Railway regulator the Office for Rail & Road (ORR) has said it expects to increase its scrutiny of Network Rail ahead of the next control period, which starts next year.
The ORR is prepared to challenge the operator, according to one of its most senior figures. ORR director of railway markets and economies John Larkinson told New Civil Engineer the regulator would be “stepping up” its monitoring of Network Rail before the next control period (CP6) begins in April 2019, to avoid repeating the operator’s sluggish start to CP5. He admitted the regulator had been “flat-footed” in the early stages of the last control period.
Network Rail is expected to finish CP5 which runs from 2014 to 2019 with around £50bn of debt. Larkinson admitted that the ORR had not been robust enough in monitoring performance at the beginning of the period.
As the control period began in 2014 the volume of renewals work was significantly lower than had been planned, and access arrangements and supplier contracts had not been secured.
“We’re stepping up the monitoring of how well prepared they are between now and the next control period, and we’re going to publish more information about it,” said Larkinson.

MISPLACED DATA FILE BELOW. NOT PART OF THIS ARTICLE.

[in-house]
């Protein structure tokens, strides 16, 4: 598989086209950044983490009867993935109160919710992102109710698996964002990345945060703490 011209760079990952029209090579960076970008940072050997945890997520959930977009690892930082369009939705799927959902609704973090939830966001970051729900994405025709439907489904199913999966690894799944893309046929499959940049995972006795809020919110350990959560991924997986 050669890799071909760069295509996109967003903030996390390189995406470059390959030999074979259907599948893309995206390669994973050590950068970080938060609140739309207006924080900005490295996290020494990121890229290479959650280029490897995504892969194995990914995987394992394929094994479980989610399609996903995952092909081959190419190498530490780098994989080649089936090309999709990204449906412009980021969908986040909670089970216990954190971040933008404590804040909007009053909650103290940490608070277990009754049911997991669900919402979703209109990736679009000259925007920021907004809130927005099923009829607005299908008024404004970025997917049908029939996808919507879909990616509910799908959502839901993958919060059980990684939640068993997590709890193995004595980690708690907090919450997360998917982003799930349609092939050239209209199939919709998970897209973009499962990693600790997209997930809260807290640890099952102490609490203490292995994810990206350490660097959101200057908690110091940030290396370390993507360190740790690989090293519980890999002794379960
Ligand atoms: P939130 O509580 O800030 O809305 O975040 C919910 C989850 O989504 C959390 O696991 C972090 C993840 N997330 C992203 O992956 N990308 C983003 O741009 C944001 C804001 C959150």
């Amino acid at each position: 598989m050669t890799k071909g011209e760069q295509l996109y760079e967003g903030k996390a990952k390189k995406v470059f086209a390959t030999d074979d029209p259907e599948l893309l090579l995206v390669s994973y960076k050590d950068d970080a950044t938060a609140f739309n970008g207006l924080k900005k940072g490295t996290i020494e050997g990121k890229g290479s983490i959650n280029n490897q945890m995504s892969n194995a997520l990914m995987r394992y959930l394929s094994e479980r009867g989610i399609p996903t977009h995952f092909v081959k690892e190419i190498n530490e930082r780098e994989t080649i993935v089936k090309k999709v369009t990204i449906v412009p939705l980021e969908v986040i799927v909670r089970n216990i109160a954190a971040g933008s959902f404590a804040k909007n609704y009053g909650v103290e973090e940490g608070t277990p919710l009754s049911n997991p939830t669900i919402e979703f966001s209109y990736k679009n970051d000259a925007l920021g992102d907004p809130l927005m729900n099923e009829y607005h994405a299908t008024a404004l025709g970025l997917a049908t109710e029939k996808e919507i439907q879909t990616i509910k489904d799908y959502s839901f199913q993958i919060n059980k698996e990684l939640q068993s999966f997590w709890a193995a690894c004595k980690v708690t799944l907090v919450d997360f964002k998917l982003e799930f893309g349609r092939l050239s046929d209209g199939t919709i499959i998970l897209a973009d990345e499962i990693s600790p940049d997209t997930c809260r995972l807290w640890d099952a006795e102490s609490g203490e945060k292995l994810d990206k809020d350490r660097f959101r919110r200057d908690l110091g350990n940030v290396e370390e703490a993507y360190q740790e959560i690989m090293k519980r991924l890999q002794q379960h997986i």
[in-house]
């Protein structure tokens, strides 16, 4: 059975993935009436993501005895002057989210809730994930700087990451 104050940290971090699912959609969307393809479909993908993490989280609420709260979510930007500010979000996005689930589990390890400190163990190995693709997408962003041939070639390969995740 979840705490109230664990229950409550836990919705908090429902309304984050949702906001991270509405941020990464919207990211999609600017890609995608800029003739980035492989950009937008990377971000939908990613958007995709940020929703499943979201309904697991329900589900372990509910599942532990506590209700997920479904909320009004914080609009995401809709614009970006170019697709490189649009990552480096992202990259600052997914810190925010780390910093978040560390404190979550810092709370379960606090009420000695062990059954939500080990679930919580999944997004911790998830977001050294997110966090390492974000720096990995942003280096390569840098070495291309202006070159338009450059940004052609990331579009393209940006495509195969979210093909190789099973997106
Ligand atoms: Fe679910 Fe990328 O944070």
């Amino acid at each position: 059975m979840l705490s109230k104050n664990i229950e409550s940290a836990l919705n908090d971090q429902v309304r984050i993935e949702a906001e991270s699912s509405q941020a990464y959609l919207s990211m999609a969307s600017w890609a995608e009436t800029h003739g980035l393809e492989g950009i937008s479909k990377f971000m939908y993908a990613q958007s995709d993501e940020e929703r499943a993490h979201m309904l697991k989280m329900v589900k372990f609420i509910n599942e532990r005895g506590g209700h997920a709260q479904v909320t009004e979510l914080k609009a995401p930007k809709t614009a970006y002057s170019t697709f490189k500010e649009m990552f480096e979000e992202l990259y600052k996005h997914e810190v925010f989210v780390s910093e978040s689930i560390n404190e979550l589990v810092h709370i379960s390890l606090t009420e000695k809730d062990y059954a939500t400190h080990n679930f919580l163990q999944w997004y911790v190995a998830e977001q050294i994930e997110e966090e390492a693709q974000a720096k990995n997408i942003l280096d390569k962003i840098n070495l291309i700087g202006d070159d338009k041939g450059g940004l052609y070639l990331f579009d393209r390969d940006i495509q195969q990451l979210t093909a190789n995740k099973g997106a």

“We think that will challenge Network Rail, but we think it will also give some assurance to people because even if it’s not going brilliantly – and hopefully it will be – there’s still time to do something about it, whereas we were all a bit flat-footed last time.”
Meanwhile rail chiefs faced MPs yesterday (Monday) as the Commons transport committee’s inquiry into rail funding scrutinised the current five-year funding cycle approach. Bridgewater Consulting managing director Pino de Rosa told the committee the current control period system is “too lumpy”.
He added: “You’re trying to run a business, you’re trying to make decisions around investment in people, equipment, technology; when there are those extremes in cycles it’s [investment] more reserved, and as a result the industry works in a less efficient way.”
In December, the Rail Industry Association (RIA) argued that rail funding should be overhauled in its evidence to the inquiry. However, Larkinson said Network Rail’s efficiency must improve instead.
The Deprtment for Transport (DfT) has set aside £47.9bn of funding for CP6, mostly to cover maintenance and renewals. Funding decisions for major rail upgrades will be made separately.
A Network Rail spokesperson said: “We’re working closely with the ORR to make our plans for CP6 as robust as possible. It makes absolute sense to use the lessons from the start of the last control period to inform that work.”